Can you put a value on public television? These people can!
WGBH programs reach millions of viewers all across the world every single day. What is really inspiring, though, is when one program changes the course of an entire life. Here are six of those stories.
Seeing the future of your child, seeing the passion that's within them... something amazing happened!
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The curriculum was already there. The resources were free. I know I'm a better teacher!
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I can make a difference in my world. I can. And that's really what I'm trying to live by now.
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I remember the day that we had George's diagnosis: my husband said, "We love him. Now we get to love him better."
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I stepped right into a pool of blood. Sergeant Huey's blood. You're trained not to think about it. You're trained to simply do as you're told.
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Not a lot of 11-year-olds get to play at Carnegie Hall. That made me realize that if you really, really, want to do it... you can do it.
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There was a point when I looked out my window where my neighbor had been shot, and I didn't see myself making it to 21.
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I couldn't tell what was happening on the screen, so my parents would whisper to me. Eventually we stopped going to the movies.
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The Soldier

"There was a huge explosion. I stepped right into a pool of blood: Sergeant Huey's blood." That's how the nightmare began for David, a former infantryman with the US Army's Third Platoon, Charlie Company whose "Other Than Honorable Discharge" barred him from access to medical benefits for post-traumatic stress disorder.

Watch The Wounded Platoon, a film by WGBH's Frontline, winner of every major journalism and broadcasting honor, including 45 Emmys, 14 Peabodys, and 25 duPont-Columbia Awards.

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[01:00:02:14] DAVID: There's like this overwhelming sense of machismo in the army. You gotta be tough, you gotta be this, so nobody wants to say, hey, this is really what's going on.

Frontline presenter: Today Frontline investigates the invisible wounds of war.

DAVID: I was in a Frontline documentary called 'The Wounded Platoon.' The documentary was about the after effects of the operation in Iraq. It showed how the army was inadequately equipped with handling soldiers with PTSD.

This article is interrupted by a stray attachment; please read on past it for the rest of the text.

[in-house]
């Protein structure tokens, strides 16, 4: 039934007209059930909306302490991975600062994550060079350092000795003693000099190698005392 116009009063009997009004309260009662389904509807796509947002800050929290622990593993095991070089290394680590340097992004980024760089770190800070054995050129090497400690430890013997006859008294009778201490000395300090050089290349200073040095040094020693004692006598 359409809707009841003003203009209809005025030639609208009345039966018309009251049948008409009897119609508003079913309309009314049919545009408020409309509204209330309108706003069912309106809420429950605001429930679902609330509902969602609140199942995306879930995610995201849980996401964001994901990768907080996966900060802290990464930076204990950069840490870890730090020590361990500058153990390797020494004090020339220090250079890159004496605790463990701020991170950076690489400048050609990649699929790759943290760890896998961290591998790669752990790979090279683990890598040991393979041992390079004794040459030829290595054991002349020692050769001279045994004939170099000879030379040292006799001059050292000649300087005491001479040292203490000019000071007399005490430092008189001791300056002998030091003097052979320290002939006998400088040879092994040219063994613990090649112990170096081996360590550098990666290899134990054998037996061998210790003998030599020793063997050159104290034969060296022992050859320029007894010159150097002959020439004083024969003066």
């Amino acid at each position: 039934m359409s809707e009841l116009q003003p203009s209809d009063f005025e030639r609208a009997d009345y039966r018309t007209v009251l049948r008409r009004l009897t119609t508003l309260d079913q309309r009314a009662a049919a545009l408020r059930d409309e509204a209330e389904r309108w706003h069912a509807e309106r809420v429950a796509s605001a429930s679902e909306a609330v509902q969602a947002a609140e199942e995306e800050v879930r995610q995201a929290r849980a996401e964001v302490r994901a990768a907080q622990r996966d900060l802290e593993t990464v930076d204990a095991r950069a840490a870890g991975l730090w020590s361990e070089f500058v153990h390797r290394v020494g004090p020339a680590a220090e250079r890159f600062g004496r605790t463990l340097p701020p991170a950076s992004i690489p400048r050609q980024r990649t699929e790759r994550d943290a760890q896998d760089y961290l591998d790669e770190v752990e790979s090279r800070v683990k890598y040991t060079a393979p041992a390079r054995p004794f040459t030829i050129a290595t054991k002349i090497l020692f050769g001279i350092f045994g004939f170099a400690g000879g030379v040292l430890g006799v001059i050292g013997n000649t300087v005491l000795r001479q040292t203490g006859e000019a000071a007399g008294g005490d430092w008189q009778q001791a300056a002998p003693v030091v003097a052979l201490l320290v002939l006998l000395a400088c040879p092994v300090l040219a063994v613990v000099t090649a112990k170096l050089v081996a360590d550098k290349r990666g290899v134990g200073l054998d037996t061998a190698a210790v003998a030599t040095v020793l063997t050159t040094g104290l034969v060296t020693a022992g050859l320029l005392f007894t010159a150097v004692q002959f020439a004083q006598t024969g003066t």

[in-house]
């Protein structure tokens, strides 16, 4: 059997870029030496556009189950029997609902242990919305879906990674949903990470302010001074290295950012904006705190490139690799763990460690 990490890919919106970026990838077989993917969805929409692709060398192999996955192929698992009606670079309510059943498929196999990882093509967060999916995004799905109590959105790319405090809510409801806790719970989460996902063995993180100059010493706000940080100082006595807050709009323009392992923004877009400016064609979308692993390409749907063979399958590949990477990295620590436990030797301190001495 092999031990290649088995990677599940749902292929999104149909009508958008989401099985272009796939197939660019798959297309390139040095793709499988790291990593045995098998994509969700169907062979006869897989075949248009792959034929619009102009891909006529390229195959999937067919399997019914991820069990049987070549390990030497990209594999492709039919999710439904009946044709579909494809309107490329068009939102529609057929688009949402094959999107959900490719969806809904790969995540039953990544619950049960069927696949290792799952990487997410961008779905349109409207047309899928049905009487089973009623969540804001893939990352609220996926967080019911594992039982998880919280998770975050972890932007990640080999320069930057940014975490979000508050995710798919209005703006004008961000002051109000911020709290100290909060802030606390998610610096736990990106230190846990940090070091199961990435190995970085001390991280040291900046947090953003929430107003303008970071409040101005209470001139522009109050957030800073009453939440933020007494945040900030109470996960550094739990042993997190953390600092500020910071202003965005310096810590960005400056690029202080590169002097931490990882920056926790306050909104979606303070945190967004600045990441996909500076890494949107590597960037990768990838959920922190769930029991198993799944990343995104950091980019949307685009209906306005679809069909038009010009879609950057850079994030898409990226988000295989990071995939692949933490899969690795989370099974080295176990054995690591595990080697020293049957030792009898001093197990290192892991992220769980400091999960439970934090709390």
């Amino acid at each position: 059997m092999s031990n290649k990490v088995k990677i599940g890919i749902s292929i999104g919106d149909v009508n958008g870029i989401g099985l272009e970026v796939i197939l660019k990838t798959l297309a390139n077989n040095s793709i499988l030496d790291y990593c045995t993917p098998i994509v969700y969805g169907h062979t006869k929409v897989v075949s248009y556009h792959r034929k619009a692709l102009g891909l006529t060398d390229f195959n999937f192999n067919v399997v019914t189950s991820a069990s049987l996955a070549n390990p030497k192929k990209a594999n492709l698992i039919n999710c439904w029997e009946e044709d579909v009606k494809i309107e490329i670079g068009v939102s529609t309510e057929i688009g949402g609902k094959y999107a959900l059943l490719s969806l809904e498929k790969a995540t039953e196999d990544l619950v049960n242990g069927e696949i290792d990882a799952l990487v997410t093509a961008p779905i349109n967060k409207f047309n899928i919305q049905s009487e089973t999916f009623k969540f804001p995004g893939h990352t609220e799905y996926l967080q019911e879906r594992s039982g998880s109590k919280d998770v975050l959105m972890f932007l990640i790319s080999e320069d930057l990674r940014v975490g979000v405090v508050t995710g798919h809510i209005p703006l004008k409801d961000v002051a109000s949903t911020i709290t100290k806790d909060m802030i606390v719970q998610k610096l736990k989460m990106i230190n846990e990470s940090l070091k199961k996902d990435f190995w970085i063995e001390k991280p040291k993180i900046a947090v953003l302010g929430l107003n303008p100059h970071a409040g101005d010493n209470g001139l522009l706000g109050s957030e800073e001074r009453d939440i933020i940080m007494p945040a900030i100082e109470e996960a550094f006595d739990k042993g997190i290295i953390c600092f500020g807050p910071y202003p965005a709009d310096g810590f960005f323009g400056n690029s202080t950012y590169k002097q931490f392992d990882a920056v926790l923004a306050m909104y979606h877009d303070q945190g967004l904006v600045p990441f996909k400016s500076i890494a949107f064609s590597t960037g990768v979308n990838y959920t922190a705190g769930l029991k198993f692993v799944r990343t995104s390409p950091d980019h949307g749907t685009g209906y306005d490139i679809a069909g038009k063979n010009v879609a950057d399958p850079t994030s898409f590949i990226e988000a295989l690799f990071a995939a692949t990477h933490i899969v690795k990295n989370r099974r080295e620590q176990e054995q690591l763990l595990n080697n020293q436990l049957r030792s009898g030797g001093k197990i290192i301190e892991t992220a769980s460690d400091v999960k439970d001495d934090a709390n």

On a daily basis, it's very likely that you would see things that are upsetting to most people. You're trained not to think about it. You're trained to simply do as you're told, and you get to go do it all over again the next day.

[01:01:04:07] There was a huge explosion, I stepped off the gun to go help, and I stepped right into a pool of blood, Huey's blood. That's where he had been hurt.

Frontline presenter: Seven soldiers from Third Platoon were badly wounded. Sergeant Huey was in the worst shape.

DAVID: Shrapnel went through his femoral artery, and he eventually passed away. My platoon lost Sergeant Huey, we lost our heart.

Frontline presenter: The bomb that killed Huey devastated Third Platoon. The soldiers who were there that day, are now scattered across the United States. They are still haunted by what happened.

DAVID: Talked to a psychologist when you first get back when they are trying to debrief you or whatever. I just figured I was ok.

Unknown: I think a lot of soldiers came back and they were trying to suppress the PTSD. And one of the ways you suppress is by doing cocaine.

DAVID: That's all I wanted to do was drugs. If you're mind was wandering before and you had trouble shutting it off, all of a sudden, oddly enough, you know, you're giddy as all hell whenever you snort cocaine.

[01:02:17:22] Doing these drugs, they'll flood your system with serotonin and dopamine, and the next day, you feel like a complete ass, so what do you do? You do more of it.

Frontline presenter: Nash failed two army drug tests. He says he then asked his commanders for help dealing with the symptoms of Post-traumatic Stress Disorder. Nash's record shows that he did alert fort Carson doctors about his PTSD symptoms. The assessment concluded he was a current risk for harm to himself or others. Shortly afterwards he was discharged from the army with no PTSD diagnosis, and what's called an "Other than Honorable Discharge."

DAVID: I lost the GI bill, health insurance. I thought that I lost help.

Frontline presenter: It's now four years since Nash was thrown out of the army. He is still unemployed, he avoids crowds.

DAVID: When I first talked to Frontline people, I was lost. My mental state was in turmoil. I was a very unhappy person, you know, smiling on the outside, crying on the inside.

Right after the broadcast of the documentary, the VA called me and they were like: "Hey we would like to help you start the process of getting your health benefits back." It rejuvenated my life.

[01:03:43:03] And all of a sudden you just hear vaboom, and a big old mushroom cloud.

Counselor: How does it feel talking about it?

DAVID: I dunno, just sad I guess. Sad, angry. They had a councilor at the veteran center, and he helped tremendously.

Counselor: The best definition of PTSD I ever heard: it's a normal reaction to an abnormal situation.

DAVID: Just, its like this weight had been lifted from my shoulders. It's all because of WGBH and Frontline. It helped me, and if there's a person like me, theres a hundred, if there's a hundred, then there's a thousand. The future's very clear. I get my bachelors, get accepted to medical school, from then, you know, Dr. Nash, you're looking at him.